The Cave No. 12 is in Chaitya form, the large shrine or stupa is designed with an open, horseshoe-arched entrance and the whole portico-area was carved to imitate a multi-storeyed building with balconies and windows which has unique reliefs from Indian mythology. The entrance is well ornamented with carves but as it is 2nd in the positioned of rock-cut cave formation so the decoration is lesser than the afterwards cave alike Budhaleni, Karla.
Might be these have originally been painted in bright colours alike Ajanta cave painting, but later covered with plaster. These caves are notable for their indications of the awareness of wooden architecture.
The pillar has 7 different symbols of Buddha shown in floral form, buds, leaves, fan. A wooden beam records two more inscriptions datable to the 2nd century BC, which indicates caves have been there for at least 2200 years.
All the caves have a well water management system and during monsoon it can be seen that the water flows into a small pool at the bottom.
The carvings prove that Tabla (that time called as Pushkara); an Indian percussion instrument, which was used in India for at least 2300 years ago, disproving the centuries-held belief that the tabla was introduced to India by outsiders or from Turko-Arab. The carving shows that time woman used to play tabla and another woman performing dance accordingly.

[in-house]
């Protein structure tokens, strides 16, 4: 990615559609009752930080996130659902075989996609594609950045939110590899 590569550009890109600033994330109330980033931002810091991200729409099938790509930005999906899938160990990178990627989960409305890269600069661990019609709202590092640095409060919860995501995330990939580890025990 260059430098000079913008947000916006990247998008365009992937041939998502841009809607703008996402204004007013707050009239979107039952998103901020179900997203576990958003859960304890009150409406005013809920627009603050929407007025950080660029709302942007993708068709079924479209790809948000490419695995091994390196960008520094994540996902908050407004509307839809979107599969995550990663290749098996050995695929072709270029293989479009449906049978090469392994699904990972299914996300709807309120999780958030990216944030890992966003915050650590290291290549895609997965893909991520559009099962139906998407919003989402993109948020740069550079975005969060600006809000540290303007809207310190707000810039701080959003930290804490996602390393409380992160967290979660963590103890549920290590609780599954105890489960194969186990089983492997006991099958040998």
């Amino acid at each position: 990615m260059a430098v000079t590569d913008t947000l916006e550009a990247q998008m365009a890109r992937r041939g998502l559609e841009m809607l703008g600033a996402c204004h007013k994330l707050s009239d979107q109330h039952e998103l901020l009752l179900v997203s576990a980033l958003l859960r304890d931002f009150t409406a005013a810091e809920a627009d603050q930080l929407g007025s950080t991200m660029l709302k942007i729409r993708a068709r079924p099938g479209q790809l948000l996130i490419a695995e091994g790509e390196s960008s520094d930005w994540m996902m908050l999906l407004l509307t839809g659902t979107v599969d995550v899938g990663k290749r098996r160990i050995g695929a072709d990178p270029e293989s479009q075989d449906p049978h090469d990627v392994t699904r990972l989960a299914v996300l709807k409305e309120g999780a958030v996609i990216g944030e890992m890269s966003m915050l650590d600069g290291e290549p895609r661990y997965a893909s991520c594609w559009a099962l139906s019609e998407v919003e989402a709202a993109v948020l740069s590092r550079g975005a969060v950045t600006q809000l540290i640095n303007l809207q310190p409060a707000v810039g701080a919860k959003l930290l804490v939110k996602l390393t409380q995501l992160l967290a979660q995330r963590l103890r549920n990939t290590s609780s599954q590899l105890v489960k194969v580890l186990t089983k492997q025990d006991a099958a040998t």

On the right side of the Chaitya cave you can noticed a group of 14 stupas as monument are present, five inside and nine outside an irregular excavation.
The inscriptions on these stupas are showing the name of the monks and their respective titles.The stupas have been carved very elaborately and two of them have a relic box on their upper side. Names of monks have been titled with Theras. The stupas are relics of resident monks, who died at Bhaja, and display an inscription with the names of three monks, Ampinika, Dhammagiri and Sanghdina.
The Cave No. 6, is irregular vihara, has two cells on each side and three on back side. Ploughman’s wife, Bodhi, gifted this Vihara as her name is inscribed on cell door
The Cave No 19, is a monastery with a verandah. Both sides of the door has a guardian figures of Surya riding a chariot and Indra riding on an elephant.
How to reach at Bhaja Cave: I prefer the local train as it is too cheap and faster. The Pune-Lonavla local train is going in every hour. Buy a ticket of 15 INR, get down at Malvali station and from the station the cave is 1.5 km off.
You can walk the distance or get an auto rickshaw from just the outside of the station and as monsoon is peak crowded season they can charge more around 150 INR for one side travel.
Think about it, otherwise you can visit the cave via car too. The distance from Pune to Malvali village is 45 km. Might be you will get a trouble to car parking as during monsoon-weekends the crowd is too high.
You need to buy a ticket to visit the caves. For we, the Indians it is only 25 INR but if you are a foreigner you have to pay quite more, 300 INR.